I live as a roommate in a house shared with several other people. We had agreed to let an additional person stay here for several months for $x amount of dollars (technically I never agreed to this but majority did so I kept quiet). I had thought we agreed to split the additional money evenly amongst ourselves, but I guess a consensus was never reached. I took off my portion from my normal rent and now the lease holder is mad at me. He wants me to pay in full but I do not want to until we agree where the money is going to.

How can I communicate this to him with an emphasis on fairness and not wanting him to think I’m being unilateral?

The extra "guest" is sleeping pretty much right outside my room, so I am impacted the most by his presence. Also, technically the extra guest is staying there illegally because there’s bylaws requiring windows in a bedroom etc.

The lease holder's current position seems to be "we need to discuss this at some future time to see where the money will go". For me, this isn't fair, and we need to agree now, otherwise I could be out of money.

I tried speaking to him but he just said he will not discuss this with me and I owe him full rent.

UPDATE: I just paid the remainder but still want to have an understanding about this for the future.

  • 2
    Do you have a copy of the leaseholder's lease? I ask because it may not be legal for him to sublet (i.e. you might be there illegally also), or they're could be a limit on subleasees. Commented Feb 2, 2019 at 7:08
  • @J.ChrisCompton I do not have a copy. However, through word of mouth I heard it is illegal for him to sublet (especially beyond a certain number of occupants). What are you thinking?
    – aceslump
    Commented Feb 2, 2019 at 8:42
  • was thinking that you could mention that there are too many people in the house. You can go with the bedrooms must have a window thing that was mentioned, or any number of other ways. This guy will be gone in a couple months hopefully on schedule. Doesn't look like you have much leverage, but maybe that will keep him from putting someone else in that closet by your room. Commented Feb 3, 2019 at 3:25

1 Answer 1


To understand how to communicate with the lease-holder, we need to better understand your relationship to them and so, we need to properly understand the exact scenario and what it means for each of you.

In Australia (and I will assume wherever you live), subletting a "room" to a new tenant means getting written consent from the owner, and they cannot reject for no reason. The lease-holder is allowed to set the terms for any room and sublease to as many people as he wants and adding more tenants would not change prior agreements (this means your amount does not get lowered when there is a new tenant added)... that is, so long as the owner keeps giving permission. But you see, if the number of tenants exceeds the original proposed amount in the lease or if the owner feels it might be overcrowded then the owner now has a valid reason to withhold consent for another tenant to be added and 90% of the time they will do just that.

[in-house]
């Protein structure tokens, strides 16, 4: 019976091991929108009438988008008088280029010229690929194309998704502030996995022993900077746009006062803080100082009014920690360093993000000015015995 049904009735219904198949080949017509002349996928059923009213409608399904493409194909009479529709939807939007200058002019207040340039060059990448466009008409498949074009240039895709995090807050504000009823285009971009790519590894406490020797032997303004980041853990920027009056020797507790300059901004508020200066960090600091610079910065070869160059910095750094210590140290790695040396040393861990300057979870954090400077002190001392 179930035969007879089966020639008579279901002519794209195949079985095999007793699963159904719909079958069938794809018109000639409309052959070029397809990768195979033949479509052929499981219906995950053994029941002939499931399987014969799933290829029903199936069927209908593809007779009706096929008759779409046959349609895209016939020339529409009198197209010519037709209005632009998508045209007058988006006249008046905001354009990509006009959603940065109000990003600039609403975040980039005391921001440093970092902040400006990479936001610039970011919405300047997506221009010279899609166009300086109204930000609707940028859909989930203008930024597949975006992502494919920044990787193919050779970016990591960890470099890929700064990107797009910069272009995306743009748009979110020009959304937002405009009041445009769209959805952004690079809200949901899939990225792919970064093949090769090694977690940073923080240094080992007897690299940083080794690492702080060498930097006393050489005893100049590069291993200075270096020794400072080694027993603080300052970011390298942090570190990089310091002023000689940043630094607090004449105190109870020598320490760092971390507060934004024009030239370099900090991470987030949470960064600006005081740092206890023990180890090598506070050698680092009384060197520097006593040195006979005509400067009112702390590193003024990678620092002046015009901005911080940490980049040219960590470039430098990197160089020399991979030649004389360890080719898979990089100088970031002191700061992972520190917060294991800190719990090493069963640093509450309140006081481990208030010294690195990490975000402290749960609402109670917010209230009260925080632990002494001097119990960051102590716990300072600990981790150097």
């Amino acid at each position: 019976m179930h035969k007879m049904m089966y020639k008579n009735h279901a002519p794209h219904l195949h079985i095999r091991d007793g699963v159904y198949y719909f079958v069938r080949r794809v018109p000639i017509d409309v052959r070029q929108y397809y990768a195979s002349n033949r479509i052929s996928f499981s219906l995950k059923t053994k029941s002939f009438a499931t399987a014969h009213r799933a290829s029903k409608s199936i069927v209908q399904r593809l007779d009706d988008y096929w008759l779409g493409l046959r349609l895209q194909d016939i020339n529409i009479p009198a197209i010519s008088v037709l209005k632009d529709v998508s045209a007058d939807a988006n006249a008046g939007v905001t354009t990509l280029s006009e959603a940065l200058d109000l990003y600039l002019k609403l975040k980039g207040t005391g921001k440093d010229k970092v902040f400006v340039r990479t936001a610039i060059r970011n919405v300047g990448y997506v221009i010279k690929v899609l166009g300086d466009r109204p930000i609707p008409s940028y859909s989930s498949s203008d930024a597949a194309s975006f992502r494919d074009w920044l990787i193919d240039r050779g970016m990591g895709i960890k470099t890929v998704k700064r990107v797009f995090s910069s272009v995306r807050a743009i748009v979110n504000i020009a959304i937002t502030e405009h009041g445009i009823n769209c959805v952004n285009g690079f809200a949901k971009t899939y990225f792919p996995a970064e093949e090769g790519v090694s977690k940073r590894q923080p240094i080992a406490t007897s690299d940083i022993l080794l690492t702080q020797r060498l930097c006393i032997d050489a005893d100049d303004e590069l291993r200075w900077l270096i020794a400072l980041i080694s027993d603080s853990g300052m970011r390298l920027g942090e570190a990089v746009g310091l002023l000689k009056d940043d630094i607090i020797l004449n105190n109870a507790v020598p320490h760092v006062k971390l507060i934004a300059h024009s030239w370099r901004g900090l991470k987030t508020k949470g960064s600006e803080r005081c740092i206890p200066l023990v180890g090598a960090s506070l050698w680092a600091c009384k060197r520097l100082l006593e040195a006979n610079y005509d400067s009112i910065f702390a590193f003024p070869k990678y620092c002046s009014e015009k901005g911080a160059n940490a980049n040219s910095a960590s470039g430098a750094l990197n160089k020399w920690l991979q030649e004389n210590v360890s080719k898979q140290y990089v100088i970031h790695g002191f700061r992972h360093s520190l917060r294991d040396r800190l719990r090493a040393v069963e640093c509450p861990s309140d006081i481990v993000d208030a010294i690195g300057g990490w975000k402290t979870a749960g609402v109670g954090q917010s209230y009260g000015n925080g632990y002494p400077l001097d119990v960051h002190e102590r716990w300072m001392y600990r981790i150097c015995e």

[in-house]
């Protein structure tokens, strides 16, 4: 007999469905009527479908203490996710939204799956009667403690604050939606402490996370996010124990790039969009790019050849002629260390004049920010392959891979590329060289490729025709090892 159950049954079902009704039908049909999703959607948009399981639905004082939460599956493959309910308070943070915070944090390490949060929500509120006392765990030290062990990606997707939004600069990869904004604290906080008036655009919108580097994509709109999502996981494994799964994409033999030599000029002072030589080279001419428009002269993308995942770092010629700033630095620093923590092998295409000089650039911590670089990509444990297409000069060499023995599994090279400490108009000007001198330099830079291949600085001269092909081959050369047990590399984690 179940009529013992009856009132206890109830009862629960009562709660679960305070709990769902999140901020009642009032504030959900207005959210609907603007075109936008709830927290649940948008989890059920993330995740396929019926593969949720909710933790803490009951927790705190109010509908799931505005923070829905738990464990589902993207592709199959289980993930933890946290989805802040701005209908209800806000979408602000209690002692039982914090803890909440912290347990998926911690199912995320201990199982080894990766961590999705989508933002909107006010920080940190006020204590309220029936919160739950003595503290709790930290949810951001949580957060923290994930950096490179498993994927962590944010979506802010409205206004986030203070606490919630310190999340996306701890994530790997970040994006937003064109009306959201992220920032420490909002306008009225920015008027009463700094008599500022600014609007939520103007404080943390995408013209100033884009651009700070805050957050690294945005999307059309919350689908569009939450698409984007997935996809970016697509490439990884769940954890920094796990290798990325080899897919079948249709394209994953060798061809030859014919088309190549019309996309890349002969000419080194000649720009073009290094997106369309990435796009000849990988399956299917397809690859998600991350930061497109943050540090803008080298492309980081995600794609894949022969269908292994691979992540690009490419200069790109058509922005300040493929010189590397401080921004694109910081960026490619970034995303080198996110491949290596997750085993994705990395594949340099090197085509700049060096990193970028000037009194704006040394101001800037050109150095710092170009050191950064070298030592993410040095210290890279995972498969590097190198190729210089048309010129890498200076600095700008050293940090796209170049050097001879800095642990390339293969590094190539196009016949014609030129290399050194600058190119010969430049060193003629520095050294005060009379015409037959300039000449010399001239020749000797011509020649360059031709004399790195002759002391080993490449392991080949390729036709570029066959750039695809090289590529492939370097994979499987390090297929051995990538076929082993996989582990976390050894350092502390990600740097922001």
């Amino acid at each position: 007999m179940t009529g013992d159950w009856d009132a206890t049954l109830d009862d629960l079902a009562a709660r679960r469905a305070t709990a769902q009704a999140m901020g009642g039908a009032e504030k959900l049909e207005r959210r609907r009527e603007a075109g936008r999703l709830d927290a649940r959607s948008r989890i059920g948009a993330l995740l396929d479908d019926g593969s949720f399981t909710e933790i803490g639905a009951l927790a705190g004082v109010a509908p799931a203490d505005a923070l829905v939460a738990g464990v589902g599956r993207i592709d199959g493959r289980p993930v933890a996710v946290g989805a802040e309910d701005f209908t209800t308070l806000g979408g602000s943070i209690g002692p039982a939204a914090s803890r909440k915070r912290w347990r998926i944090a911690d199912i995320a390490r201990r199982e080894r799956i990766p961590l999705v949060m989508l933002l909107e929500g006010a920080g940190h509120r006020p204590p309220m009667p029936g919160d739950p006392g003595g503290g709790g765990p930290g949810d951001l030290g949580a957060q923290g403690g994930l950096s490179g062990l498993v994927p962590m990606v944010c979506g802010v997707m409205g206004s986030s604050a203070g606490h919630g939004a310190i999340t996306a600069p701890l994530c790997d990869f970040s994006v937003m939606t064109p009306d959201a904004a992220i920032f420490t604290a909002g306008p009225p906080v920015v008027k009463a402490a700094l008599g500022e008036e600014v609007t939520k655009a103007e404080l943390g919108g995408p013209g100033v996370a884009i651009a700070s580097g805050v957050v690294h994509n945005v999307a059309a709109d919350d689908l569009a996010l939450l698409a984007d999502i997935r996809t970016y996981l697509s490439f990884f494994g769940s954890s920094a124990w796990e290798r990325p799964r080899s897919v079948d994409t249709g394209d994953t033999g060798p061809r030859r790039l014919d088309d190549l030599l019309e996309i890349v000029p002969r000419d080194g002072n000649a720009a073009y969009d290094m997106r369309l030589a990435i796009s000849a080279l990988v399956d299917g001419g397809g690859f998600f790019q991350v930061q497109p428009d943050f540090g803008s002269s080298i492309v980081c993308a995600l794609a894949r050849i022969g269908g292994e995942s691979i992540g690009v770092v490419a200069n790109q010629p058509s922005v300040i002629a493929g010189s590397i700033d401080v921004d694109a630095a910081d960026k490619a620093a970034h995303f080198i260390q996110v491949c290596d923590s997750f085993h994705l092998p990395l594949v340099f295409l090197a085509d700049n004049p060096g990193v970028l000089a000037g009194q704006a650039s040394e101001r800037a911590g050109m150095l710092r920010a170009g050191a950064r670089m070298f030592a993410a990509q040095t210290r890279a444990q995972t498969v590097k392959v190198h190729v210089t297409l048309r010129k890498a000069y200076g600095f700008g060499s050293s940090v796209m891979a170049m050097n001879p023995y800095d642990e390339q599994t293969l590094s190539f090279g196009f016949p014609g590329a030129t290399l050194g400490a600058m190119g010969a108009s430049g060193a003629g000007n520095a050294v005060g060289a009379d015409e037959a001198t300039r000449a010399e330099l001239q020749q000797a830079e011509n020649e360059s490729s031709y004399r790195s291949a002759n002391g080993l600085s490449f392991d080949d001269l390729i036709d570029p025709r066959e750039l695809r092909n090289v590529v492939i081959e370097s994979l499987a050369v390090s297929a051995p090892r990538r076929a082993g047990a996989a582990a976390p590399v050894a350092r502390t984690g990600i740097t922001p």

So, 100% of this new guy's rent will go to the lease-holder and your original agreement/amount will be unchanged. The thing is, normally he would not be allowed to add another tenant because it so clearly devalues your room, not to mention the fact that the new tenant is renting a storage room or how it seems he ?maybe? has not received consent the owner to begin with. Remember you don't actually know this information, and its entirely possible the owner is fine with it. Just not common.

So, then we come to the discussion about renting out the storage room. OF COURSE the lease-holder will want to add another tenant, it means more money for him, and he has every right to do so as long as the owner agrees... I'm not so sure about the qualifications for a "room". Anyway, they did the very reasonable thing about asking the group if they were okay with it first. THIS was the time you should have spoken up. Adding the new tenant benefits the lease holder in every way, and you in none and its why you feel that its not "fair".

Basically you are in a bit of a pickle. You have set the situation up so that the lease holder has no reason to tell you what he will do with the money let alone split it. It is his money, that is just the way it is. If you complain about the new tenant then he will say he already asked everyone if it was okay and the consensus was yes. You can try to appeal to his emotions and explain how you were falsely under the impression that a new tenant was a shared benefit or some of your troubles about it being right outside your room. I would say this is your best bet for getting him to communicate if he continues refusing but I doubt it would help much with anything tangible. Basically the lease-holder is totally justified to just tell you NO, and if you react poorly then it will be you in the wrong, not them.

Now, your sublease's value has gone down slightly and you are still paying the original amount. Welcome to the club. You now have to make some decisions, will you live with it? Try to catch the lease-holder out on some violation? Move to a new place? I don't know, but the lease holder has actually been respectful to you thus far (even though it initially seemed otherwise) and they have the power, and you might have to live with them for a while, so whatever you do try to be calm and respectful when communicating with them. Also compromise is good.

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